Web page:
King Charles Will Be Decked Out In Shockingly Expensive Jewels For His Coronation

While King Charles III has already been declared king, his coronation won't be until next year. According to Bloomberg, the new monarch is slated to be crowned on June 3, 2023, at a ceremony that will be held in Westminster Abbey.

The number of guests alone makes Charles' coronation drastically different than the late Queen Elizabeth II's. In 1953, when she was crowned queen, there were 8,000 guests from 129 nations who flew all the way to London to bear witness to the event. Today, the church has put a limit of 2,000, making planning much more complicated. 

However, it's still expected that Charles will be given the same service as his mother. "For more than 900 years, the coronation of a sovereign has taken place at Westminster Abbey," European royalty expert, Marlene Koenig, told Town & Country. "It is a long service. The Archbishop of Canterbury is the officiant and places a replica of St. Edward's crown from 1689 on the sovereign's head."

King Charles will also likely be decked out in royal jewels during his forthcoming coronation ceremony, many of which are shockingly expensive.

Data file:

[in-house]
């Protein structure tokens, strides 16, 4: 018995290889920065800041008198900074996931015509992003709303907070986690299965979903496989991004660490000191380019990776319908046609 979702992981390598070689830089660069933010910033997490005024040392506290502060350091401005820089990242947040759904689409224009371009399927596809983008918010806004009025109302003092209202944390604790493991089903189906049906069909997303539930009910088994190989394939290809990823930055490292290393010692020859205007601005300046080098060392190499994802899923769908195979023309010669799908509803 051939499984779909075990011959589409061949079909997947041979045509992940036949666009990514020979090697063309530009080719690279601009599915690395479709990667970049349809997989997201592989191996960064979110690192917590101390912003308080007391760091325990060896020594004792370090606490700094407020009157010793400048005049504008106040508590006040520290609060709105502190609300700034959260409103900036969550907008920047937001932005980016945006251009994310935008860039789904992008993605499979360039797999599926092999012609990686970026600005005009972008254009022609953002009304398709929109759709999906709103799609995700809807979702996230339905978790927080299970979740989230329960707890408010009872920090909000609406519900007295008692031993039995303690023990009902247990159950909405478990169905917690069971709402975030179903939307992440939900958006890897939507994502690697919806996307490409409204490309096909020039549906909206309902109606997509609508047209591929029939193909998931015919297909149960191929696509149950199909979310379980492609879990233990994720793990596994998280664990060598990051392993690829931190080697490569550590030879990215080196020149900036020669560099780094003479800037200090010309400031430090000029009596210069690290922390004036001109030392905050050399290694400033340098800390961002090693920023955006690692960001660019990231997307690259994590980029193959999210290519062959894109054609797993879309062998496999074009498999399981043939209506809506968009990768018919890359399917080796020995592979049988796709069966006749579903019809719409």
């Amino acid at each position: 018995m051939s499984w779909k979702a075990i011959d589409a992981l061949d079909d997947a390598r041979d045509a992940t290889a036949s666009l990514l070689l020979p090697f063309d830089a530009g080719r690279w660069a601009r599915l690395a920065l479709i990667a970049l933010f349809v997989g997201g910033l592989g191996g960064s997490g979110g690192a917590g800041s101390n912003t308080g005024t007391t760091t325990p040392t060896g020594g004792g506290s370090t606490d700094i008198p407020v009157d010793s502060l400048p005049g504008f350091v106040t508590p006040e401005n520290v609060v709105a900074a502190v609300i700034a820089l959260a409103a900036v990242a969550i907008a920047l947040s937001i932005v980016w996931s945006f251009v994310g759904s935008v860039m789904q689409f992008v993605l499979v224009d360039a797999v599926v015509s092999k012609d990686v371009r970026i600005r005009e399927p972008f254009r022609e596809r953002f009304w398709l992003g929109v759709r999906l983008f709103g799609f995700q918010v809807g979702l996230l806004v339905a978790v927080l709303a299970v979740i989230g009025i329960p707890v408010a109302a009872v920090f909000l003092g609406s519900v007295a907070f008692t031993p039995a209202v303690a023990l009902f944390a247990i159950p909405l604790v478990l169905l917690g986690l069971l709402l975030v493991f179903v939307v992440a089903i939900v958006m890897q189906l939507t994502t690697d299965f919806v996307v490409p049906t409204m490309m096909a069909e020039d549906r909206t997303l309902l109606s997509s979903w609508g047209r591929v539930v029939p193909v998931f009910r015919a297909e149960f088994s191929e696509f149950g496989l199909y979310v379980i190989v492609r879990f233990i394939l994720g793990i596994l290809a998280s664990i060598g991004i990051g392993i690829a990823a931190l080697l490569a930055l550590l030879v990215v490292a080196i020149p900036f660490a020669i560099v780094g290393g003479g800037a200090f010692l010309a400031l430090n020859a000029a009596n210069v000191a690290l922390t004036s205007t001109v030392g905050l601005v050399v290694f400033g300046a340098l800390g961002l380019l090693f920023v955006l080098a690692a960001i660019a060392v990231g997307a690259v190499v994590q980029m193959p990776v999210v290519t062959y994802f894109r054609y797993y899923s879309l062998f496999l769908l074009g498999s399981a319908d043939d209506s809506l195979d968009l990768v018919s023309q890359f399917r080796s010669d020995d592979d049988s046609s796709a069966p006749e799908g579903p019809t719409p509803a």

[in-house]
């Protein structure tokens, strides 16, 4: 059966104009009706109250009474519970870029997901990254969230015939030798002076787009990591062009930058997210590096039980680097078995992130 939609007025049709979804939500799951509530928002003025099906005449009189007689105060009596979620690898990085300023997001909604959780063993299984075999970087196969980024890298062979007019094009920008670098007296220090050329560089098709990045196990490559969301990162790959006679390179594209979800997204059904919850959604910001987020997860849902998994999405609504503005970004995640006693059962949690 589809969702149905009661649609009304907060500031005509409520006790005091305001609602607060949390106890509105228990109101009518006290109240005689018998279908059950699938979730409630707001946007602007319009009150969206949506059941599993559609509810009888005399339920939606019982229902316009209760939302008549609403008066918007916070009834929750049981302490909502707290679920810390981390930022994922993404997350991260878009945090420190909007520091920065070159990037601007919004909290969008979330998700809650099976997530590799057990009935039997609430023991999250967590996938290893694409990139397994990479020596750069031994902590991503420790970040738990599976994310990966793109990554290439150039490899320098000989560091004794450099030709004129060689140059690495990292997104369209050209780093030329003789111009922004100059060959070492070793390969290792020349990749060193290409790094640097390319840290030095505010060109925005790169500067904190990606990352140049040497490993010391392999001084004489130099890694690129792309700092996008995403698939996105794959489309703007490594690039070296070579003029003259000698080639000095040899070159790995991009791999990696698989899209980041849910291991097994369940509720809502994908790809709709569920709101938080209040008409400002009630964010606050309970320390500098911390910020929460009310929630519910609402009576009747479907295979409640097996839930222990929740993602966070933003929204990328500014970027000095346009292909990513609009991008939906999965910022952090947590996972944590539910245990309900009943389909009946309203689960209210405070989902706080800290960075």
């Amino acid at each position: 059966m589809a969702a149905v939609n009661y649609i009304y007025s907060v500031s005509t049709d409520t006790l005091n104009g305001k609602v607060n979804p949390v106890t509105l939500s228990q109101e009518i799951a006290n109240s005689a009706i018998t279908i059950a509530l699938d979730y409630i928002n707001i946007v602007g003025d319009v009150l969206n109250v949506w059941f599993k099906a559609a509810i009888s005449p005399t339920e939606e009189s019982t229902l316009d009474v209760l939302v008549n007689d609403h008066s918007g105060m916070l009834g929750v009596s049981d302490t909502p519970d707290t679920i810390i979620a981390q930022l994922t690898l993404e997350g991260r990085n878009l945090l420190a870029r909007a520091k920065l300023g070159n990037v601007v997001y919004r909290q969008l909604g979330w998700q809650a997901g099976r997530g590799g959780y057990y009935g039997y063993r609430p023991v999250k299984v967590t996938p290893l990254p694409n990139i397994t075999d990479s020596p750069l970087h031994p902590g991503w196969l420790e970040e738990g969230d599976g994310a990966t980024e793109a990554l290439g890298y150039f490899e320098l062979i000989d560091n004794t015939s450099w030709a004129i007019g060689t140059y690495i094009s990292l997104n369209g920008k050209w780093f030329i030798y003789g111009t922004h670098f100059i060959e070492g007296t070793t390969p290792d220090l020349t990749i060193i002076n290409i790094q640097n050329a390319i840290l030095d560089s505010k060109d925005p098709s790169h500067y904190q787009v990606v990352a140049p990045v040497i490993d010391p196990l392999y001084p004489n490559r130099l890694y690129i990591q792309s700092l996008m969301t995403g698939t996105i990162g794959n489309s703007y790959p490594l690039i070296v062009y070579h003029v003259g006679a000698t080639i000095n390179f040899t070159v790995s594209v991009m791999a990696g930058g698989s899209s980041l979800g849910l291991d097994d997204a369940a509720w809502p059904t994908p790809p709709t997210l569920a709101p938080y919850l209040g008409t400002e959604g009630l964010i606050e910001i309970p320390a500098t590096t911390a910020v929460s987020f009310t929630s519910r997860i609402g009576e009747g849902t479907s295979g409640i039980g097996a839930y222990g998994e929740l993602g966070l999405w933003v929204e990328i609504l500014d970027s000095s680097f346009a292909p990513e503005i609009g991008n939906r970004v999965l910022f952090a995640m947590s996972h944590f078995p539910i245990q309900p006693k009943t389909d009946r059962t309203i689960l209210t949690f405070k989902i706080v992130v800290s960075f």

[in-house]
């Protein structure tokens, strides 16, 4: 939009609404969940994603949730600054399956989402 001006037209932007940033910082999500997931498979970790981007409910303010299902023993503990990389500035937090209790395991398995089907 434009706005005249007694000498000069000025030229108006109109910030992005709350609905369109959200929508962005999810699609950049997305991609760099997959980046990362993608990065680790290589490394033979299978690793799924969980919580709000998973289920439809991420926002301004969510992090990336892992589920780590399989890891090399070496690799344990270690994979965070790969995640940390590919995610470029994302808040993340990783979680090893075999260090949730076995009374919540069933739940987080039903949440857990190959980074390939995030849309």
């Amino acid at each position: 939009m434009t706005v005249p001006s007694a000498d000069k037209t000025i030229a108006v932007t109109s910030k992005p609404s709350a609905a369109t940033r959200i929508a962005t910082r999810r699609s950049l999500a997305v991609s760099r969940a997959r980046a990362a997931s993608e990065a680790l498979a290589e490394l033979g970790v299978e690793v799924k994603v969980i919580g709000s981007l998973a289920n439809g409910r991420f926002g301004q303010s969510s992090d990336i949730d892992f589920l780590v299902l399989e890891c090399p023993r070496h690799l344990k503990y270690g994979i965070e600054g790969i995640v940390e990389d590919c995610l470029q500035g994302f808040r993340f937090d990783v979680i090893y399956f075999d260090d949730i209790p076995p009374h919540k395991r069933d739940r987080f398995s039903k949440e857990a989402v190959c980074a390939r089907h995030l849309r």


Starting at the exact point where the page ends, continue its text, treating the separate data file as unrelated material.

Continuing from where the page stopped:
Some of King Charles' coronation jewels are worth billions

There hasn't been a coronation within the British monarchy for 70 years, so it's expected that King Charles III's upcoming ceremony will be extra special. Apparently, the new king will be donning coronation jewels amounting to almost $4 billion.

InStyle reports that he will be decked out in royal jewelry including the St. Edwards Crown, the Sovereign's Ring, the Imperial State Crown, the Sovereign's Sceptre with the dove, the Sovereign's Sceptre with the cross, the Sovereign's Orb, a Gold Ampulla, the Spurs, and the Sword of Offering — all of which total billions thanks to their diamonds, rubies, pearls, and other expensive gemstones.

Despite these reports, it has previously been claimed that King Charles' coronation will be toned down amid the United Kingdom's cost of living crisis. Sources told The Telegraph that the event will be "shorter, smaller, and less expensive" to reflect the "slimmed-down" monarchy.